JERUSALEM, Israel – Saudi Arabia announced on Wednesday that it will now allow flights “from all countries,” including Israel, to use its airspace to fly to and from the United Arab Emirates.
The kingdom released a vaguely worded statement that does not explicitly mention Israel but comes just days after Saudi Arabia allowed an Israeli commercial plane to use its airspace to make the first-ever direct flight to the UAE.
The flight carried Israeli and American delegations to the Emirati capital where they worked to finalize the US-brokered peace agreement between Israel and the UAE.
Although Saudi Arabia is not ready to normalize ties with Israel, Israeli Prime Minister Benjamin Netanyahu called the Saudi decision “another tremendous breakthrough.”
"For years, I have been working to open the skies between Israel and the East,” said Netanyahu.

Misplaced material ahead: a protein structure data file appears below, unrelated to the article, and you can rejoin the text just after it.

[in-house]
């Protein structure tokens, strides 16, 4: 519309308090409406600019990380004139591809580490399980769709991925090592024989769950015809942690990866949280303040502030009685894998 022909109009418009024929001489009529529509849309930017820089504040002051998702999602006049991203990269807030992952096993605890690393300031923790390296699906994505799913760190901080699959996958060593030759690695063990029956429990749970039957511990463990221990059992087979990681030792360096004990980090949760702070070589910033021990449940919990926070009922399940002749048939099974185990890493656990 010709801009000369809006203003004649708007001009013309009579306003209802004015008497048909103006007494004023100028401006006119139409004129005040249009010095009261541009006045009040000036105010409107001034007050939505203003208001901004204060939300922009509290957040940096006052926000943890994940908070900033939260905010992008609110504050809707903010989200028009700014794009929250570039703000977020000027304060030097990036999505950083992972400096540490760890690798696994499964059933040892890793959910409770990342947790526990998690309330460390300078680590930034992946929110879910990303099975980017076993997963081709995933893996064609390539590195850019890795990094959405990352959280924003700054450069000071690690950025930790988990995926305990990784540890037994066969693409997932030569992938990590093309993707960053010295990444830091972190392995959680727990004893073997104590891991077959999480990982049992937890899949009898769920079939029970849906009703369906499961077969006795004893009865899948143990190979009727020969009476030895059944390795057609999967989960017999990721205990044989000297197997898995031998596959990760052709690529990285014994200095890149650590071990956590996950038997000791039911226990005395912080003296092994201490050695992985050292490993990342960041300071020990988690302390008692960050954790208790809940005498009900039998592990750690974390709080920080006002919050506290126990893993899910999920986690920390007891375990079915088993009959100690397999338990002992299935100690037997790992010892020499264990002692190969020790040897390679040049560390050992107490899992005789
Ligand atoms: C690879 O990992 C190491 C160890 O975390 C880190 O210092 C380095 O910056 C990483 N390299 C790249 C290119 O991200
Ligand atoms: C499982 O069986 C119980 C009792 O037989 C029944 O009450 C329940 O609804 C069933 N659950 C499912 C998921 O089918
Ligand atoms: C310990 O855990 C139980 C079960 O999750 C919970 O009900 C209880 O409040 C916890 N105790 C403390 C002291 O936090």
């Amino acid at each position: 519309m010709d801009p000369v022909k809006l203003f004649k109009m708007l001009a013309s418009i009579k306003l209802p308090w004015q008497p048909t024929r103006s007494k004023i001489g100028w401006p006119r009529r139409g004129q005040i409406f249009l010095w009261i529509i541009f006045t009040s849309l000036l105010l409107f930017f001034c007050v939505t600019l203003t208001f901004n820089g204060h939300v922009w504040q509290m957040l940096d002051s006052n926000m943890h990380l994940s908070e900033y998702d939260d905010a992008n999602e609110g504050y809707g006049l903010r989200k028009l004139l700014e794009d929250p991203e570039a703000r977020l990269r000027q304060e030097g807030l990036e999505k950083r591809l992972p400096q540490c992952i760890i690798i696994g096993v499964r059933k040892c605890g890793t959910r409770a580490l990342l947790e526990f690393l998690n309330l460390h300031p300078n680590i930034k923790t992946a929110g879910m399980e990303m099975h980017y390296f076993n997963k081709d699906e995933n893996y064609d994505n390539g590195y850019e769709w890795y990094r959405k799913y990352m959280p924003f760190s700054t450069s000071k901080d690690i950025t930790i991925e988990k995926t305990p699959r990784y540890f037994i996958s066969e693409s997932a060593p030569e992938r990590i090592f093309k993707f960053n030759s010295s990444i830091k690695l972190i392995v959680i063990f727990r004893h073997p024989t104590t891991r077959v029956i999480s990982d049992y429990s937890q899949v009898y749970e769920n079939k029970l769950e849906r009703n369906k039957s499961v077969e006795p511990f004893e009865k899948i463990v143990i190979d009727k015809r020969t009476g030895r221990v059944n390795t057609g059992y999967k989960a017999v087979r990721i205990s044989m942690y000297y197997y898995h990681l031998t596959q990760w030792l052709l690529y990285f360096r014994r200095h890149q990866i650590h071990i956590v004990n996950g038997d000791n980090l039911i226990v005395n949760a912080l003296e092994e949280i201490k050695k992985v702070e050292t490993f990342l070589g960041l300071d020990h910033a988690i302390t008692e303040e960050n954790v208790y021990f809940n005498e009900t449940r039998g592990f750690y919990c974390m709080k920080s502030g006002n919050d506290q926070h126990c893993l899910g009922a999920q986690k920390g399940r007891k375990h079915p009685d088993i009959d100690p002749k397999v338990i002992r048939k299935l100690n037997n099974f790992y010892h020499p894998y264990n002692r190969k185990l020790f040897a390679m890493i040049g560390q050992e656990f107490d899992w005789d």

“Israeli planes and those from all countries will be able to fly directly from Israel to Abu Dhabi and Dubai, and back. Flights will be cheaper and shorter, and it will lead to robust tourism and develop our economy,” he added.
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Netanyahu thanked White House adviser Jared Kushner, who led this week’s American delegation to the UAE, for making the flights possible.
He also added that “there will be a great deal more good news to come.”
Kushner visited Bahrain and Saudi Arabia on Tuesday in a bid to convince Israel’s Arab neighbors to make peace with the Jewish State.
Saudi Arabia and Bahrain appeared to show hesitation about establishing diplomatic ties with Israel in the absence of an official Israeli-Palestinian peace agreement.
New York Rabbi Marc Schneier, President of the Foundation for Ethnic Understanding, has been building relations with Gulf States for more than 12 years.
He says the UAE-Israel peace deal is a sign that the region is more open than ever to building relationships with Israel.
“[The] announcement is historic and it also signals the beginning of the warming of relations between the Kingdom of Saudi Arabia and Israel. While they are still deeply committed to the Palestinian people, this first step is a big one and should be celebrated," Schneier told CBN News.
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